But you know what? The same argument was being made some time ago with regard to pre-press, and photo correction. You need a calibrated, expensive monitor to see all the nuances of color, you need profiles and color management, you need properly lighted room, Pantone color guides, proofs, etc. And at certain level you want and need all of that.  But for most publications that see the light of day, you don’t. The reality is that even on a $299 24″ IPS monitor one can get a decent match in color, that will allow you to output great material. Heck, Dan Margulis, an acclaimed Photoshop expert, claims that you can color correct the pictures if you’re a color-blind or using a monochromatic monitor. And if you know what you are doing, most people will not see the difference.

Granted, video signal is a bit special, and you do need some kind of hardware to output it to your monitor to see the possible artifacts. And DI, projection or film is another league altogether. But at the same time, unless you are heading for a theatrical projection (and in some cases even then) you have no control on how your movie is going to be watched, and what the improperly setup TV or laptop screen will do to it. Even broadcast these days with higher and higher compression ratios, is not what it used to be. The question then becomes, what the real entry level is, and what kind of deviation from your reference point you are willing to accept.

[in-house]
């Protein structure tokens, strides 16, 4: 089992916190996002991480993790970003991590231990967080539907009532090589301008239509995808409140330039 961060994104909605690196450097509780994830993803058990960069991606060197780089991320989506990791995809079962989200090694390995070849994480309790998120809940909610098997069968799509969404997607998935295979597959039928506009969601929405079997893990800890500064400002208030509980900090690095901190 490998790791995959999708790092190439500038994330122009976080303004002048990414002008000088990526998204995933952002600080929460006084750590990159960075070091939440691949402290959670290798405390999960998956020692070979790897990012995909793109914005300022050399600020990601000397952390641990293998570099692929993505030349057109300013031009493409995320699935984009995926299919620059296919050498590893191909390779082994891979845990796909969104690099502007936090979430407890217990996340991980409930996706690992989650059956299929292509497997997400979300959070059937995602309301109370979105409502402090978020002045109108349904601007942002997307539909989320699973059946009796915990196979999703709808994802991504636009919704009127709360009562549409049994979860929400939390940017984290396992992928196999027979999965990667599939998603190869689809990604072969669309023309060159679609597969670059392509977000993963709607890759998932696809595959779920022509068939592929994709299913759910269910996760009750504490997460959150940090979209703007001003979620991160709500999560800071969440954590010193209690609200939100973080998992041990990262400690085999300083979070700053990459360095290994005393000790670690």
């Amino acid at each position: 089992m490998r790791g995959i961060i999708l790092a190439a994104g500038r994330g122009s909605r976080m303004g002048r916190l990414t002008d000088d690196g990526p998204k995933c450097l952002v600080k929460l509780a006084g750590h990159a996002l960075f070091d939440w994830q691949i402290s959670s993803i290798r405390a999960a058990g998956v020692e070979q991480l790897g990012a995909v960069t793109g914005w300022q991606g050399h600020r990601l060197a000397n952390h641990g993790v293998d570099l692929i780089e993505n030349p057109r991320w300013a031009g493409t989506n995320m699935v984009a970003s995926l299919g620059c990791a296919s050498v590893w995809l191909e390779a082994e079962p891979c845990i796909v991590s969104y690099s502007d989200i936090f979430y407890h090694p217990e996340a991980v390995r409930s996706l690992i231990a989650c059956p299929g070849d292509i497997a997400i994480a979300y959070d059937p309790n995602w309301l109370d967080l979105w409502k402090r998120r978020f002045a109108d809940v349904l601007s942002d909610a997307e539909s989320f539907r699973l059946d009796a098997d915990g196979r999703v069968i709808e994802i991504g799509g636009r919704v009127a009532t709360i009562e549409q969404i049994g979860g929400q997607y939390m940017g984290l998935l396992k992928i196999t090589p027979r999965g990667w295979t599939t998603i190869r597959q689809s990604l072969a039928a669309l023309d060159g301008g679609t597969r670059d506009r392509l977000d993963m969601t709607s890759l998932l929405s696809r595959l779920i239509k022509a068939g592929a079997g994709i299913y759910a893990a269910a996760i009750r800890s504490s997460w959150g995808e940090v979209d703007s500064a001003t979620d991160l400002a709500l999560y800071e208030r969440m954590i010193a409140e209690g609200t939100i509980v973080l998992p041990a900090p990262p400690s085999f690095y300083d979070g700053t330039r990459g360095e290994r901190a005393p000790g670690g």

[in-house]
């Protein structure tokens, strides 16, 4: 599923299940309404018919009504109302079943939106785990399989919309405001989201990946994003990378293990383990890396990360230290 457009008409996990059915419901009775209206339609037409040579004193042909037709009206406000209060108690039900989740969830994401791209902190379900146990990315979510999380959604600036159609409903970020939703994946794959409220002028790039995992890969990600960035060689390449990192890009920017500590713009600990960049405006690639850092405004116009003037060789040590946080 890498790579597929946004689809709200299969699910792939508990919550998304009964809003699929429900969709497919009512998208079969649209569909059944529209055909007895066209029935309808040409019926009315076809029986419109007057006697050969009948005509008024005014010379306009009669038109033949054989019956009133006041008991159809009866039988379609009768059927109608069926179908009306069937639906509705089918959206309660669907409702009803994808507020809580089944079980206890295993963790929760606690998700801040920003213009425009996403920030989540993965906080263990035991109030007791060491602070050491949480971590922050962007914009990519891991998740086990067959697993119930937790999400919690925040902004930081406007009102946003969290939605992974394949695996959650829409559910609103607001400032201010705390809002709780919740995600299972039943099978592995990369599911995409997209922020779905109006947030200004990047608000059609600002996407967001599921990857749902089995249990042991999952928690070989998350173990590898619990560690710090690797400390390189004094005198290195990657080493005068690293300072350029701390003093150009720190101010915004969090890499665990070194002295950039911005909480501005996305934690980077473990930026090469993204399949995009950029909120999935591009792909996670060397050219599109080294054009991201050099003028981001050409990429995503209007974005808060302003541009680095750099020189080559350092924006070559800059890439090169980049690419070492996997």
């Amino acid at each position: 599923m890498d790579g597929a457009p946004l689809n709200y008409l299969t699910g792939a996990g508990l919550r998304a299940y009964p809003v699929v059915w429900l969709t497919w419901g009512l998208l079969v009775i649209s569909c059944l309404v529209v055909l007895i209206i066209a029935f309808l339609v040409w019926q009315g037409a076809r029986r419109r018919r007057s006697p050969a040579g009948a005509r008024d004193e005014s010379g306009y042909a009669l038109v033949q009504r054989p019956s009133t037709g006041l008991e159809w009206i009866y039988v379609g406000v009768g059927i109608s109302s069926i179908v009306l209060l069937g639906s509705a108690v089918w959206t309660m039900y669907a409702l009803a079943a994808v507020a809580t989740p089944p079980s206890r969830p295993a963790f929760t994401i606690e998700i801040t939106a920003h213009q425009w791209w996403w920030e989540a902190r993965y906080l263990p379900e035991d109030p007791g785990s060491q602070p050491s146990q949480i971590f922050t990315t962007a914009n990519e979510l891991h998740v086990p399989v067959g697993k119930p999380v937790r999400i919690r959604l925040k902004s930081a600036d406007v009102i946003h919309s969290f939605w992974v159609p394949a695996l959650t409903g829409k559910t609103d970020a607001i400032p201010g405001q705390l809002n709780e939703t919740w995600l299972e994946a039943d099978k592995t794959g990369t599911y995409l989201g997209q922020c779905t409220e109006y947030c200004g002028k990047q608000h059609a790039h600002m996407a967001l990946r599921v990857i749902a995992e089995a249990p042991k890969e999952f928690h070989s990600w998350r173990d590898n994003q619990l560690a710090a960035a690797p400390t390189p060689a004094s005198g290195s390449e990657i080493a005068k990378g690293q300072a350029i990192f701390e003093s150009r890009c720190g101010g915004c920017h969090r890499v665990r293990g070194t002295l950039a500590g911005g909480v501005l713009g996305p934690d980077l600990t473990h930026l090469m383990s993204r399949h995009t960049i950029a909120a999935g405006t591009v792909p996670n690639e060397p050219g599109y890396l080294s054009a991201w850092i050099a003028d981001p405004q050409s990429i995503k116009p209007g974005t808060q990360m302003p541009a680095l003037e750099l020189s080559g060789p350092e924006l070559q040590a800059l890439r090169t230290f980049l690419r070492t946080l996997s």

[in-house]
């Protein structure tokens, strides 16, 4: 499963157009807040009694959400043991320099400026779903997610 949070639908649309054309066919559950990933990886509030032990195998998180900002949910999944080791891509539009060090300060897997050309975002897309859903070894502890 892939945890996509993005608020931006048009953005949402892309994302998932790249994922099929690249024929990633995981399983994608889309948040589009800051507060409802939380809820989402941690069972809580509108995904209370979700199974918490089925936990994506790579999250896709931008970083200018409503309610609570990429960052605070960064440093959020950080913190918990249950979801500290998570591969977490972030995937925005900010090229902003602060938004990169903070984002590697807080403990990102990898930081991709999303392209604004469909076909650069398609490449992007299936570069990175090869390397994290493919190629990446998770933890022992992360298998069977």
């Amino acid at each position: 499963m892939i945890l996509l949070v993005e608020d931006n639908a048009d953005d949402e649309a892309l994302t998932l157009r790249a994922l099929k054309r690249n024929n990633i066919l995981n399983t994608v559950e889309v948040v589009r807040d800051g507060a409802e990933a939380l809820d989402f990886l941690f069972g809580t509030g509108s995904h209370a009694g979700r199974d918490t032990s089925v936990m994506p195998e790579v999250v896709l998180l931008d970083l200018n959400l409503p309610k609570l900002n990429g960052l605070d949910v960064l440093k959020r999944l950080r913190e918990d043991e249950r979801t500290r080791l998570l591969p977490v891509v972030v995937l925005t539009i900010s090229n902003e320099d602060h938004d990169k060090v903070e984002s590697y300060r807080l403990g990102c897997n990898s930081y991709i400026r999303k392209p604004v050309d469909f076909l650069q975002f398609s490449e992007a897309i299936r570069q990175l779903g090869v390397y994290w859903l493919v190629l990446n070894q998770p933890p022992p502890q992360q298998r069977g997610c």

And SpeedGrade creators seem to understand this simple fact, that in order to pick up color grading tools, you don’t need the million-dollar equipment and software any longer. You can try it at home, similarly as you can try your best using Photoshop or Lightroom to correct your photos, Premiere to edit your videos, or a word processor to write your novels. Does it mean that just because you have an access to a tool, you automatically become a great colorist? Or that the fruits of your attempts will be as great as those of the master colorists? No more than each of us is a successful, popular, and talented writer.

But somewhere in the realms of high-end entertainment industry the message of having fun is being lost. Creativity is the ultimate freedom of exploration. It does not respect borders or limitations. And playing with ideas is its integral part. To experiment, to play, you don’t necessarily need high-end tools. You need toys and imagination. And toys for aspiring colorists is what we need. Now. Especially when your home PC can handle HD footage with color correction in real time without a problem.

The sad part is that Adobe is not a hardware company, so I guess I won’t expect them to make an affordable color grading surface to play with anytime soon. We still have to wait for BlackMagic Design or some other party, even less invested in the grading market, to fill this niche, and earn millions of dollars. And I do believe that it will happen sooner or later.